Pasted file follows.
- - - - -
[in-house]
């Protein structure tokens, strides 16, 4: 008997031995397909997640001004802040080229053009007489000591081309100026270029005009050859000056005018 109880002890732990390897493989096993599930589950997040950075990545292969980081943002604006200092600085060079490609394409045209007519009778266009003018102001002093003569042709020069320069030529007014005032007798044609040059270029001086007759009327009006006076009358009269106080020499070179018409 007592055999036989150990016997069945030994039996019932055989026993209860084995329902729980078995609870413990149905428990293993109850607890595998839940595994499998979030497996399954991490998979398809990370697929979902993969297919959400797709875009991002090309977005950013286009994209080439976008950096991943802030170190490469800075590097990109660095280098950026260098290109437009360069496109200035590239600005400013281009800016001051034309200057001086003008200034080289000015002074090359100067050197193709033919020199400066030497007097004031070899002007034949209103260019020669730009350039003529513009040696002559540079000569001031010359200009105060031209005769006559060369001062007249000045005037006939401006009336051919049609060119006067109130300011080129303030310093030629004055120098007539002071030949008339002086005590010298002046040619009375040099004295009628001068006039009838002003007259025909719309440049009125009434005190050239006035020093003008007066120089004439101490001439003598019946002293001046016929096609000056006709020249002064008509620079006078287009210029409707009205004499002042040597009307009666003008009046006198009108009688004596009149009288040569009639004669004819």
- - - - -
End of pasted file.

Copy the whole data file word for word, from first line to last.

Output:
[in-house]
């Protein structure tokens, strides 16, 4: 008997031995397909997640001004802040080229053009007489000591081309100026270029005009050859000056005018 109880002890732990390897493989096993599930589950997040950075990545292969980081943002604006200092600085060079490609394409045209007519009778266009003018102001002093003569042709020069320069030529007014005032007798044609040059270029001086007759009327009006006076009358009269106080020499070179018409 007592055999036989150990016997069945030994039996019932055989026993209860084995329902729980078995609870413990149905428990293993109850607890595998839940595994499998979030497996399954991490998979398809990370697929979902993969297919959400797709875009991002090309977005950013286009994209080439976008950096991943802030170190490469800075590097990109660095280098950026260098290109437009360069496109200035590239600005400013281009800016001051034309200057001086003008200034080289000015002074090359100067050197193709033919020199400066030497007097004031070899002007034949209103260019020669730009350039003529513009040696002559540079000569001031010359200009105060031209005769006559060369001062007249000045005037006939401006009336051919049609060119006067109130300011080129303030310093030629004055120098007539002071030949008339002086005590010298002046040619009375040099004295009628001068006039009838002003007259025909719309440049009125009434005190050239006035020093003008007066120089004439101490001439003598019946002293001046016929096609000056006709020249002064008509620079006078287009210029409707009205004499002042040597009307009666003008009046006198009108009688004596009149009288040569009639004669004819």